Royal Air Maroc
I hadn’t prepared myself for Morocco smelling like Africa, too—that sweet, earthy, dusty smell of sand, vegetation, and fires. As soon as I step off the plane, I take whole lungfuls of that sweet air, smiling as I saunter down the stairs of the gangway onto the tarmac. This land.
I get through customs and find Ryan with only minor hassle. WiFi helps. We negotiate a taxi to the train station and he hands me the breakfast treats he’s gotten me: sparkling water and pain au chocolat. My best friend. They help keep me from doing the math of my sleep deprivation.
We arrive at the train station, buy tickets to Fez, and sit at the café to have mint tea while we wait. Two men sit at the table in the shade behind us. We greet each other cordially and I take my leave to change and freshen up in the restroom. (No toilet paper, no running water in the sink, urine all over the seat. Actual squat toilets are much better in situations when you must squat. Joy at being somewhere with these sorts of problems to solve again.)
When I emerge, Ryan’s striking up a conversation with our new friends, Abdul and Abdul Ali, who goes by Ali. They’re both from Fez, though neither is returning there today. Eventually they arrange us a guide in Fez—their friend, also Abdul—with whom Ryan speaks on the phone to arrange our rendezvous. We speak with Abdul and Ali awhile longer. Abdul helps Ryan buy a SIM, and we exchange numbers so that we can dine with him and his family when we return to Casablanca. They tell us how to arrange our stay in Fez.
Ali is going to Rabat, so we ride with him on the train until his stop. We talk, read, and I nap briefly. We speak at length with another passenger in our car, Hamid, once Ali departs. Hamid reiterates much of the advice that Abdul and Ali have given us, and I write much of it down. He warns us of swindlers, but reiterates that Morocco is a very safe place, which it is. Swindlers are not necessarily bad people; they’re just trying for business.
‘Pray to god for money in your hand,’ he says, ‘We all want money in our hand, but men with money in their heart will always be sick.’
He welcomes us to Morocco, and we feel very welcome. We discuss how all of the people in the world are just people; we all bleed red, we all have white bones under our skin. He gets off at Fez, too, walking out before us.
Abdul is waiting in the platform right outside the door we happen to exit.
‘Ryan!’ he exclaims, ‘Ali Baba!’ Abdul has told him to find Ryan by his enormous beard. The nickname sticks.
He takes us by taxi to our Riad (like a B&B), run by Allah, an Iraqi, and his wife Kate, a Norwegian. As we wind through the narrow city lanes, he reminds us when we should be careful, and not to be stupid. People are not inherently bad, but, ‘We are all human,’ he says. We are all human, indeed.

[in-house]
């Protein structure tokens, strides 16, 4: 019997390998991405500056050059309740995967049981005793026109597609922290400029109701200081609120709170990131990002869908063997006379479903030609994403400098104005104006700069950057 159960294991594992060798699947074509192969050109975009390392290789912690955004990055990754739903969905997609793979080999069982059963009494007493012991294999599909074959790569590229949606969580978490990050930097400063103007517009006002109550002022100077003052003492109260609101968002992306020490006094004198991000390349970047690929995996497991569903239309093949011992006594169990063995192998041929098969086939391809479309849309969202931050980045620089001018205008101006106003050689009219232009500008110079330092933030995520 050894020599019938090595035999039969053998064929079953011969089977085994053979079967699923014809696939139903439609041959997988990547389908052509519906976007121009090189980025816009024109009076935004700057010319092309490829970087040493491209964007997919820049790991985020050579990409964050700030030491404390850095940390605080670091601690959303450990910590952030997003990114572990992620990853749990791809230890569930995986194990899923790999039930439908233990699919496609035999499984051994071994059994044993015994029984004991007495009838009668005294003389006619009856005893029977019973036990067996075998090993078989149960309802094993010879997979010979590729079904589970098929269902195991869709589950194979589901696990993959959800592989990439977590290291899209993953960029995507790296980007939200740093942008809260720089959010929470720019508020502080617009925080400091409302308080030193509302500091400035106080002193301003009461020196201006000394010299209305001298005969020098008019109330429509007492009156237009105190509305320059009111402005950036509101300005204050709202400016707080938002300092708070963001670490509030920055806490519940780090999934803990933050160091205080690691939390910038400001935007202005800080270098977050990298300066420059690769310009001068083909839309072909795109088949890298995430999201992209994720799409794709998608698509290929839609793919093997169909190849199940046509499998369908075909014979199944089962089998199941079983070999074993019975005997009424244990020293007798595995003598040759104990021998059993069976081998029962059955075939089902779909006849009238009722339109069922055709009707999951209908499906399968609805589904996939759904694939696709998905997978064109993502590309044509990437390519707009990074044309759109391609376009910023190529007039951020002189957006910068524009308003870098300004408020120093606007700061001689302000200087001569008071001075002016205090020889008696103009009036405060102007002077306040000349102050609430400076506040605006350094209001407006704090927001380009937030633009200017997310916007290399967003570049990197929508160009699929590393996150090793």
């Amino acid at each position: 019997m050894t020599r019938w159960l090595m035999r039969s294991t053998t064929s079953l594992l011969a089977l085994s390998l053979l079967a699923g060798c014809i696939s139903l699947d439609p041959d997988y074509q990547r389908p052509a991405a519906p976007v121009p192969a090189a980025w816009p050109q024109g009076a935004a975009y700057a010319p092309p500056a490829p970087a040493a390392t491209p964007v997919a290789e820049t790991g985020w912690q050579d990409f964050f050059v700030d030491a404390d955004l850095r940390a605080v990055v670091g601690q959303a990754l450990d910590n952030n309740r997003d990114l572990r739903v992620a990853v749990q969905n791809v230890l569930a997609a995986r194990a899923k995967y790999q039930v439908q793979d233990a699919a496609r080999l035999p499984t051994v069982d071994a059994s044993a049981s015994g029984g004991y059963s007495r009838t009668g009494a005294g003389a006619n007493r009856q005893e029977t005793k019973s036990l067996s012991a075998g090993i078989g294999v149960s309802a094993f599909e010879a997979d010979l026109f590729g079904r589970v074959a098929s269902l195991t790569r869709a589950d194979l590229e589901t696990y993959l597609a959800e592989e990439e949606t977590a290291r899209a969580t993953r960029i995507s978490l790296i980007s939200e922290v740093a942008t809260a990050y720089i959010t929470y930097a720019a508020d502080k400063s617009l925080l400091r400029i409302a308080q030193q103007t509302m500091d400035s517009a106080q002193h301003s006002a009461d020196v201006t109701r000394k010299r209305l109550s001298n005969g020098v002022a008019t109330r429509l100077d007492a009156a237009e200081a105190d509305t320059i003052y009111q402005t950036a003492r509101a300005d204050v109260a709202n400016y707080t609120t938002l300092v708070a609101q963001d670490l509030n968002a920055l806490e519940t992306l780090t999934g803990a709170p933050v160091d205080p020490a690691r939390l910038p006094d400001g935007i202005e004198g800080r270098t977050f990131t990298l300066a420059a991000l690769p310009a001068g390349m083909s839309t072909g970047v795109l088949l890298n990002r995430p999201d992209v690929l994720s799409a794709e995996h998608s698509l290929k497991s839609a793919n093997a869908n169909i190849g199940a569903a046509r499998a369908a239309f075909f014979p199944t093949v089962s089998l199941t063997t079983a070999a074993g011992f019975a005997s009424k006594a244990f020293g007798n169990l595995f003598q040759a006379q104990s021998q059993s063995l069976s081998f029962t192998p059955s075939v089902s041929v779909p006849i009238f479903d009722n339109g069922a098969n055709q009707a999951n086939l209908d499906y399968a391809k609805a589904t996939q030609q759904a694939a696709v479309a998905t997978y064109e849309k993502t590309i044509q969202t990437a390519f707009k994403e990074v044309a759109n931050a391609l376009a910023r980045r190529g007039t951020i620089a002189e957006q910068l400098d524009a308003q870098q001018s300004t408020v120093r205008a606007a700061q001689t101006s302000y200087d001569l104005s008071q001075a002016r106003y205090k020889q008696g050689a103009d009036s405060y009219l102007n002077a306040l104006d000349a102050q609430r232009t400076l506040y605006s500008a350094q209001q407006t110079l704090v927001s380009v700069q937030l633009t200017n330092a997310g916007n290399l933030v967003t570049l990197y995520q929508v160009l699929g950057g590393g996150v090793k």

We are in Allah’s hands. Our room is probably the most beautiful place I have ever stayed, although I liked our accommodations in Zanzibar nearly as much. Something about Arabic architecture makes me feel so comfortable—I think it’s the simplicity coupled with functionality, with great attention to detail in the intricacies of decoration: mosaics, other tiling, delicately carved wood, hand-painted patterns, high ceilings, curved doorways, etc.
After settling and showering, we meet up with our guide Abdul again, who takes us on a tour of Fès. There is the old city, the Medina inside the walls. It dates to the sixth or seventh century or so, with the walls around it built in the twelfth century. There is also the new city, a trendier area built by the French after the turn of the century. Fez is the cultural capital of Morocco (and was the former capital).
We stop by the windy ruins of an old Berber empire’s citadel before stopping off at the state-supported pottery works for a tour and some tea before driving to the Blue Gate (blue is the city colour of Fez, and there are fourteen or nineteen or some such gates in the wall) near the Jewish Quarter, the King’s Palace, and dinner.
All in all we’ve made new friends, found warm hospitality, and felt very welcome in this most beautiful of countries. Driving around the city, I marvel at its cleanliness and structure, its organised chaos. It is simple, no place of pedestrians with their faces in their phones as they narrowly miss walking into the T. There is time to relax here, and mint tea in abundance, which no one would dare think twice to insult themselves by charging you for. I understand some of the impulses of these people: the need to welcome people, to take them into your home and feed them, to give them tea to enjoy as they relax and appreciate your land.